On Tuesday (6 Aug), the European Commission stated it was “confident” Turkey would “take any appropriate action” should the accusation that Syrian refugees have been returned to the war-torn country hold true. The statement comes amid reports that Syrian refugees in Turkey have been deported back to Syria. If found to be true, Turkey would be in violation of the principle of non-refoulement, which is explicitly stated in Turkish legislation and affirmed by the EU. The Commission also announced it would provide an additional €127m to assist Syrian refugees residing in Turkey.

On Monday (5 Aug), Cyprus asked for the European Commission’s assistance in relocating 5,000 asylum seekers to other EU countries as it struggles to cope with the influx of migrants. Cyprus Interior Minister Constantinos Petrides wrote a letter to Migration Commissioner Dimitris Avramopoulos, urging “all Member States to submit their pledges for relocating 5,000 persons from Cyrpus.” The letter also highlighted Turkey’s lack of cooperation in managing the arrival of asylum seekers, stating it has not enforced the deal struck with the EU in 2016 – to prevent asylum seekers from reaching its borders – with regards to Cyprus.

Separately, the Italian government won a vote of confidence in the Senate on a decree that toughens sanctions on migrant rescue ships (5 Aug) that attempt to bring migrants rescued in the Mediterranean to Italy. The decree was drawn up by Interior Minister Matteo Salvini, known for his hardline stance against migration. “The decree hikes maximum fines for ships that enter Italian waters without authorisation to €1 million from a previous €50,000. It also provides for the arrest of captains who ignore orders to stay away and calls on naval authorities to seize their boats automatically.” The UN had expressed concern over the approved decree, demanding that humanitarian efforts “not be criminalised or stigmatized”. The decree came after Salvini allowed a coastguard ship containing 116 rescued migrants to disembark, following an agreement between five EU countries and the Roman Catholic Church to take in the rescued migrants. The five EU countries were France, Germany, Ireland, Luxembourg and Portugal.

Despite increasing resistance by certain EU member states to take in rescued migrants, migrant rescue NGOs have vowed to continue sea rescue operations. Proactiva Open Arms founder Oscar Camps told AFP that they would “continue until the European Union (changed) its migration policy.” The Spanish-operated rescue ship called for a safe port to dock after it rescued over 120 migrants at sea. Although the Spanish government refused the ship, local authorities in Valencia and Barcelona welcomed it.


EU warns of significant disruption from no-deal Brexit as UK seeks to strengthen transatlantic ties in preparation for Brexit; UK snap election may be a possibility
On Monday (5 Aug), European Commission spokesperson Mina Andreeva reiterated the Commission’s willingness to hold talks with UK Prime Minister Boris Johnson, in a bid to avoid a hard Brexit. The Commission also repeated its stance that the previously-agreed upon Withdrawal Agreement was not up for negotiation but was “open to talk about the political declaration.” It warned that a hard Brexit would be more damaging to the UK than the EU-27. Both sides are at an impasse as Johnson seeks to renegotiate the Withdrawal Agreement. Representatives of the British Prime Minister stated that “(the) prime minister wants to meet EU leaders and negotiate a new deal — one that abolishes the anti-democratic backstop.”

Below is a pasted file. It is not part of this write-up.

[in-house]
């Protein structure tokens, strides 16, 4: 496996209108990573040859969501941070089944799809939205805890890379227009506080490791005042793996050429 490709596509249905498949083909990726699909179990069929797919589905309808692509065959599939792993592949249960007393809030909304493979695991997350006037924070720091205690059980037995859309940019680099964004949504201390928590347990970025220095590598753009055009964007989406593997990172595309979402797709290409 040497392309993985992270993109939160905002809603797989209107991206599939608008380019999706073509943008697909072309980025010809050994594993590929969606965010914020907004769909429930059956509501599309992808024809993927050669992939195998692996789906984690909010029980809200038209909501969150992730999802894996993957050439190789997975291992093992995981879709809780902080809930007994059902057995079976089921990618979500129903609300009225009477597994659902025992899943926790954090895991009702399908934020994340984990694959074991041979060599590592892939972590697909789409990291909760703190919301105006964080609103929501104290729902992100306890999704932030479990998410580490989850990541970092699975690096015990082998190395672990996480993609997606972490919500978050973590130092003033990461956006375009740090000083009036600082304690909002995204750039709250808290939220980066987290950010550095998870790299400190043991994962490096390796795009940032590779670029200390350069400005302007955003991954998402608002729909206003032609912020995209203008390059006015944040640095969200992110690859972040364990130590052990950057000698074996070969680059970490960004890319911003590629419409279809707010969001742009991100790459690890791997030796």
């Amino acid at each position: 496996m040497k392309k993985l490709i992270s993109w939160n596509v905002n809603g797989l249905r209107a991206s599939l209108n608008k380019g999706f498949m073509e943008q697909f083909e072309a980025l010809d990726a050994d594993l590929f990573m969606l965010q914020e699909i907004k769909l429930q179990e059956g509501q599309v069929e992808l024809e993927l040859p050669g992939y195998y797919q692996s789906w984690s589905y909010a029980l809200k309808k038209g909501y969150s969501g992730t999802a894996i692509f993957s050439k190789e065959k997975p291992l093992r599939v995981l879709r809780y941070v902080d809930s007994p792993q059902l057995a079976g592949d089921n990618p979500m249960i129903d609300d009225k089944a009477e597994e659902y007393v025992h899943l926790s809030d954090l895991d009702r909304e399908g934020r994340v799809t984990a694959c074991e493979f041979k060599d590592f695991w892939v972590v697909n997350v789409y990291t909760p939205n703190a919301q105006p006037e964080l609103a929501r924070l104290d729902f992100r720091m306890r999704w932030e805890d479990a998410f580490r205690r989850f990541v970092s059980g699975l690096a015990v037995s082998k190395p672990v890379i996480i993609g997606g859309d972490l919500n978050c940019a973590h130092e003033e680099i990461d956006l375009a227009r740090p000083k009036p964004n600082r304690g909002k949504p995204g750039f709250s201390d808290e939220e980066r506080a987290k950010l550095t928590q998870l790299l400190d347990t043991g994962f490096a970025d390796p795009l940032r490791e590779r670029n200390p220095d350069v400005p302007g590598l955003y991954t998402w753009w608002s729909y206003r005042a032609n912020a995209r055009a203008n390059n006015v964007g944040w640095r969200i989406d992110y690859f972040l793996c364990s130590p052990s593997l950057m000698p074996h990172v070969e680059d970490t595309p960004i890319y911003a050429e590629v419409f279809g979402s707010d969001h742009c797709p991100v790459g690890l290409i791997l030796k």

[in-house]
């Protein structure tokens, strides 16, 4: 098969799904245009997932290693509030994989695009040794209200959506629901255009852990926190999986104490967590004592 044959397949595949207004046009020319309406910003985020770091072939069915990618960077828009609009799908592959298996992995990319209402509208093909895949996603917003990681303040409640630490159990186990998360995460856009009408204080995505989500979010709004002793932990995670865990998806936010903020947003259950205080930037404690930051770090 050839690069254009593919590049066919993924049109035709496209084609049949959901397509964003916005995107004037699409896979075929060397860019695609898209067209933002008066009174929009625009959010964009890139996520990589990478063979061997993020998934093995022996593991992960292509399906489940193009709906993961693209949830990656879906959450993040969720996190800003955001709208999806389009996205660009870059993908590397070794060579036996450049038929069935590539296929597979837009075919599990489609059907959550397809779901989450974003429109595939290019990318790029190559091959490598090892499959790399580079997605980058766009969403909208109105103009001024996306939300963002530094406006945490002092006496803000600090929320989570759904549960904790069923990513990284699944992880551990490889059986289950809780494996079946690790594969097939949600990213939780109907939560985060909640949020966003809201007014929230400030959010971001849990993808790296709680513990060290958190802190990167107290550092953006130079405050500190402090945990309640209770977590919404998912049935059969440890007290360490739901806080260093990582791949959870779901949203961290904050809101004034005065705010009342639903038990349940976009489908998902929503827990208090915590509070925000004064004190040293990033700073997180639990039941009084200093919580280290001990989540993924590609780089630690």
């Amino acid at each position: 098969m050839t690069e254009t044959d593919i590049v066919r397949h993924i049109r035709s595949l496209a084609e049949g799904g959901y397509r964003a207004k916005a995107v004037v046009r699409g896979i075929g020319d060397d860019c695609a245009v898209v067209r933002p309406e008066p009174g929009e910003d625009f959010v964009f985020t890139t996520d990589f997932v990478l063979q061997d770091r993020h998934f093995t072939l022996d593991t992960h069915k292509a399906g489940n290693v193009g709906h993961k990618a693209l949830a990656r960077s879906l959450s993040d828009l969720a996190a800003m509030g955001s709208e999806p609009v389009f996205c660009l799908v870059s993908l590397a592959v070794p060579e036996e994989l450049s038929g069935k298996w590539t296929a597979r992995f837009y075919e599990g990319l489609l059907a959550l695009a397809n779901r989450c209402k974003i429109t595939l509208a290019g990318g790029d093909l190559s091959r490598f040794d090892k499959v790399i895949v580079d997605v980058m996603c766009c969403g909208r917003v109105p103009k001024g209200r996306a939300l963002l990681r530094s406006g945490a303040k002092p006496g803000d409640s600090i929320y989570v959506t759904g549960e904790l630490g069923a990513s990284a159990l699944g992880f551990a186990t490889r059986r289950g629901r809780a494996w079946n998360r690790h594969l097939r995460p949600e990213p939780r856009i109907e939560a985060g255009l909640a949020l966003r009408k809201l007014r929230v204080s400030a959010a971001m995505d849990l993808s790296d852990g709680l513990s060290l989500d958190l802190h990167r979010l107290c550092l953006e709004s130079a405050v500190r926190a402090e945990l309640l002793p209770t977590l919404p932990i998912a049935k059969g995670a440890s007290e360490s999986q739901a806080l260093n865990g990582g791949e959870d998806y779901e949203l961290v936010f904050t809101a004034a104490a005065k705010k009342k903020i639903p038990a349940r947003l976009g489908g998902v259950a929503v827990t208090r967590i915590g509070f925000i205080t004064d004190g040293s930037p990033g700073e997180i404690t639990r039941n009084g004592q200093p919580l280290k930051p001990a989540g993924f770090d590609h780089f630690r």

Irish Taoiseach Leo Varadkar warned that a ‘no-deal Brexit’ seemed increasingly likely but was against the idea of a referendum on Northern Ireland splitting from the UK, calling the idea “divisive”.

Speculation has also arisen as to whether Johnson will call a snap general election. An op-ed carried by EUobserver noted that given the slim majority of the Conservative Party (‘Tories’) in the House of Commons, it would only take two ‘Tory defectors’ to push forward a vote of no confidence against Johnson. This poses a challenge to Johnson’s ability to deliver the promised Brexit come 31st October. The Tories lost the Welsh by-elections in Brecon and Radnorshire, cutting their parliamentary majority to one. A snap general election may allow Johnson a larger parliamentary majority to push forth his Brexit plan.

Rumours of a possible snap election rose after Johnson announced an additional £1.8bn (€1.96bn) funding be given to the National Health Service (NHS), a move expected to appeal to Labour voters. A POLITICO report ventured if Johnson loses a vote of confidence and refuses to leave, the Queen may be involved in dismissing him, although experts suggest this would be highly unlikely.

In preparation for Brexit, the UK has scrambled to build stronger ties with its transatlantic partners. This week, Foreign Minister Dominic Raab travels to Canada, the US and Mexico in a bid to boost relations with non-European countries ahead of Brexit. According to the UK government, the three countries “collectively represent around €244 billion” of annual trade with the UK”. According to a report by Euractiv, the UK was looking to “fast-track” a pivotal post-Brexit trade deal with the US. Trump had previously stated that a bilateral deal with the UK, post-Brexit, could be “three to four, five times” bigger than current trade.

In an interview with the BBC, former US Treasury Secretary Larry Summers commented that a post-Brexit UK would be “desperate” to establish a trade deal with the US, however a Brexit deal, hard or soft, would devastate its trade bargaining power. Summers stated that “Britain has much less to give than Europe as a whole did, therefore less reason for the United States to make concessions.” However, he also cautioned that ongoing US domestic politics, the trade war with China and the weakening pound made a trade deal unlikely.